Shine of the times
An the Belfast club turns 20, an interview wth Shine founder Alan Simms
As anyone involved in any aspect of the nightclub business will tell you, 20 years is a very long run for any club. That’s the landmark anniversary which Shine celebrated in Belfast at the weekend. To mark the occasion, you’ll find an interview from The Ticket with the club’s founder Alan Simms here, where he talks about the impetus behind the club, the state of Belfast nightlife back in 1995, the club’s various wins along the way and what the success of the club has meant for him in terms of other ventures (see below for this, as the panel on Simms’ post-Shine business dealings appeared in print but not online).
Speaking of 1995 and all of that, I came across Dancing on Narrow Ground: Youth & Dance in Ulster over the weekend which was made the same year Shine opened. It’s a fascinating if rarely seen documentary about the mid-1990s’ rave scene in Northern Ireland directed by Desmond Bell. The documentary is below and there are interviews with Bell about the film here and here.
Shine is just one of the ventures involving Alan Simms and his partner Phil Donaldson. They’ve bought a number of venues (such as The Limelight in Belfast), launched the Belsonic festival and opened bars and clubs like the Stiff Kitten.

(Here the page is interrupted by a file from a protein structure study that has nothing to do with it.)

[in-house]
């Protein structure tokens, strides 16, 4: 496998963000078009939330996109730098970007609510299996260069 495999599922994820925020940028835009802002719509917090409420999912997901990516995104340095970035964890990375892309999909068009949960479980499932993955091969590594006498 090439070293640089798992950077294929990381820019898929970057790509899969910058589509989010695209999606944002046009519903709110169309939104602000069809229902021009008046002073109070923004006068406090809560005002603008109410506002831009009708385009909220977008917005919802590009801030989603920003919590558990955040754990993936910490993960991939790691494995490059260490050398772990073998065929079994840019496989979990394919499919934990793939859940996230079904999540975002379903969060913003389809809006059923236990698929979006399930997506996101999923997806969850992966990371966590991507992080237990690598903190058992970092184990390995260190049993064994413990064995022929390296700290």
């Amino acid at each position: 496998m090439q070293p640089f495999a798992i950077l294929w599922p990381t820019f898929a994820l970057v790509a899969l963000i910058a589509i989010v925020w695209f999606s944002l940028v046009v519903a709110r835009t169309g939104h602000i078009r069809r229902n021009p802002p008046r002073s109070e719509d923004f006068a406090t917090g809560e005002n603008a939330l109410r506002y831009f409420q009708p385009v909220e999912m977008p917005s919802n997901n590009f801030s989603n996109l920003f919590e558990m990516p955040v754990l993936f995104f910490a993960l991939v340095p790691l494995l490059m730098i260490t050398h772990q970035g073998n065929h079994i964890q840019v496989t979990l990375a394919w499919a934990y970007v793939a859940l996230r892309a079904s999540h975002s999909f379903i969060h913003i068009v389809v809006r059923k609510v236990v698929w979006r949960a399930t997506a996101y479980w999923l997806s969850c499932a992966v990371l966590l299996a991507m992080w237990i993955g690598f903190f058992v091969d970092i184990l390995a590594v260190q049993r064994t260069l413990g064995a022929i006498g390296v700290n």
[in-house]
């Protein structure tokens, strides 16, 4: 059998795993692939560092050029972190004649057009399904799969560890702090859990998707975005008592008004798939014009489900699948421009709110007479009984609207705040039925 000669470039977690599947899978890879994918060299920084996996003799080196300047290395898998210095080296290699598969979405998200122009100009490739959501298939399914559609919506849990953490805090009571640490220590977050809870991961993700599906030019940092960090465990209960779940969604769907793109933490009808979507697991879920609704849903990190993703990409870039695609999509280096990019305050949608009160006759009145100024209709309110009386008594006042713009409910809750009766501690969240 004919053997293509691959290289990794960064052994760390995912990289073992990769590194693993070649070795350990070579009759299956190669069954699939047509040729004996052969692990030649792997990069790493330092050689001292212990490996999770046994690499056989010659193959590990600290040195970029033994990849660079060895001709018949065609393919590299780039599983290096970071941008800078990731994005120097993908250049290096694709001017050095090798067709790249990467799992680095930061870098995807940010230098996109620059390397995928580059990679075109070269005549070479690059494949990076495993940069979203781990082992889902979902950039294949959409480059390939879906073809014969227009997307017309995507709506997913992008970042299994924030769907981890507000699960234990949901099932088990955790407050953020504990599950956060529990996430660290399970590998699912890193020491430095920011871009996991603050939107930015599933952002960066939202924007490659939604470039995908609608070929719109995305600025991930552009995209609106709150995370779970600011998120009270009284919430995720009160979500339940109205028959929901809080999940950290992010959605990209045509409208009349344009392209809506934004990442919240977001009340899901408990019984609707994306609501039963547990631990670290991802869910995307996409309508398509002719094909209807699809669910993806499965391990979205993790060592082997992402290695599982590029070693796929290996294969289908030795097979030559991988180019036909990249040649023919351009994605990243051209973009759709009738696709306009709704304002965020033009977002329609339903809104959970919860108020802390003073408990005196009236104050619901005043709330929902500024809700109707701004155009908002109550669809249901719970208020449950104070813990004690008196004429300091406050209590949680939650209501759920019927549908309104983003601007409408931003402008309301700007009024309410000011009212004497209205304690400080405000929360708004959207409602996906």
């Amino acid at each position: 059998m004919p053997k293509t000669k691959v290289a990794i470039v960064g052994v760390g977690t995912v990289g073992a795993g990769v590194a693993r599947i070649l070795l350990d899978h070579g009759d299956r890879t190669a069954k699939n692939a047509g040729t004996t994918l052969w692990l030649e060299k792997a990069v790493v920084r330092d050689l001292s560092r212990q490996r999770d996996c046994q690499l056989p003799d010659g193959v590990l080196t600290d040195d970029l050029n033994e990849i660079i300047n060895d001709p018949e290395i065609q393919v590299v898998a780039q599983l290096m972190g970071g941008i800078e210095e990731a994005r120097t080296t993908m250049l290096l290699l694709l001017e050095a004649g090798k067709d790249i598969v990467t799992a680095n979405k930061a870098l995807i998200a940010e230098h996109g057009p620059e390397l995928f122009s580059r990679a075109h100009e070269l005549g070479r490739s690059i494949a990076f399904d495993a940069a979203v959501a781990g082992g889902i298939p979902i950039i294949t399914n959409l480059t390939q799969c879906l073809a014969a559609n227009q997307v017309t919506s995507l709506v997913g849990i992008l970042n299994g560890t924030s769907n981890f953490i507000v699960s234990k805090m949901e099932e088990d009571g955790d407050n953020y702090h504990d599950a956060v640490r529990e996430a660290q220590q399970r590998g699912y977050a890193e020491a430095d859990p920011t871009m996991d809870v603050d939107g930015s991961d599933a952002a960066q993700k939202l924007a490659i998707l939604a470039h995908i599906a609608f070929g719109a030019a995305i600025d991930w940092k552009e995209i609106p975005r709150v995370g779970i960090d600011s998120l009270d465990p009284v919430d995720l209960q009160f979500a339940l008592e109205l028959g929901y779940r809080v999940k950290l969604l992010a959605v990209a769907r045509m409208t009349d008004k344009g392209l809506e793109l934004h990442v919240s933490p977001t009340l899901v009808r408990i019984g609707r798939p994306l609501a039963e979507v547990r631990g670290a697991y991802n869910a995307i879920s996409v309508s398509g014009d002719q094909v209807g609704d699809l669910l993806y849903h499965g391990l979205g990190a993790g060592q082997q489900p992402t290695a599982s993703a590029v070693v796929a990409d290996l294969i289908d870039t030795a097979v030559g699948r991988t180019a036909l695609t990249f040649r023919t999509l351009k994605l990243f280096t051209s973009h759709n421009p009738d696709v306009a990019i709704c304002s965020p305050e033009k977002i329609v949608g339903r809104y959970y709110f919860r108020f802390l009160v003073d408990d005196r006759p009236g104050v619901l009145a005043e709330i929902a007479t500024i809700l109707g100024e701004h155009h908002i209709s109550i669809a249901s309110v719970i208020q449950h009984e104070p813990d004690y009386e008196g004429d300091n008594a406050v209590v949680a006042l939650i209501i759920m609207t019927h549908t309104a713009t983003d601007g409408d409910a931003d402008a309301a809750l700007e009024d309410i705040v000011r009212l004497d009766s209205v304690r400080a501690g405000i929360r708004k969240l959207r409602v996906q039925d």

“When Shine became successful, we didn’t run around spending money, we were always saving”, Simms says. “At the time, venue ownership in Belfast was a complete closed shop, as I’m sure it was in Dublin. That’s not the case anymore and both cities are far better for it.
“Venues are much more competitive, the security have to be more polite, the service is better, the pricing is better and the experience for people going out is better.”
Their purchase of the Limelight involved a joint venture with MCD boss Denis Desmond, who was recently appointed the head of Live Nation in the UK.
“Denis is OK to work with”, says Simms. “When you work with someone of such stature, you’re always slightly nervous but we found him to be good. He’s that busy that he tends to be hands off, but we keep doing more stuff with him year after year. To be honest, we wouldn’t be doing that if we didn’t find him and his organisation good to deal with.”
Simms and Donaldson took over the reins at Dublin’s Academy from MCD a year ago. “Dublin’s a tough market with its own idiosyncrasies – the margins are smaller on the products and while the city is doing, it’s tough out there for young people who don’t have much money.
“We’re only really at the start of it – it took us three years to get the Limelight right. We do things fractionally and methodically and don’t up the ante until we have it working. If you try to do everything all at once, it can go horribly wrong and you can end up looking very silly.”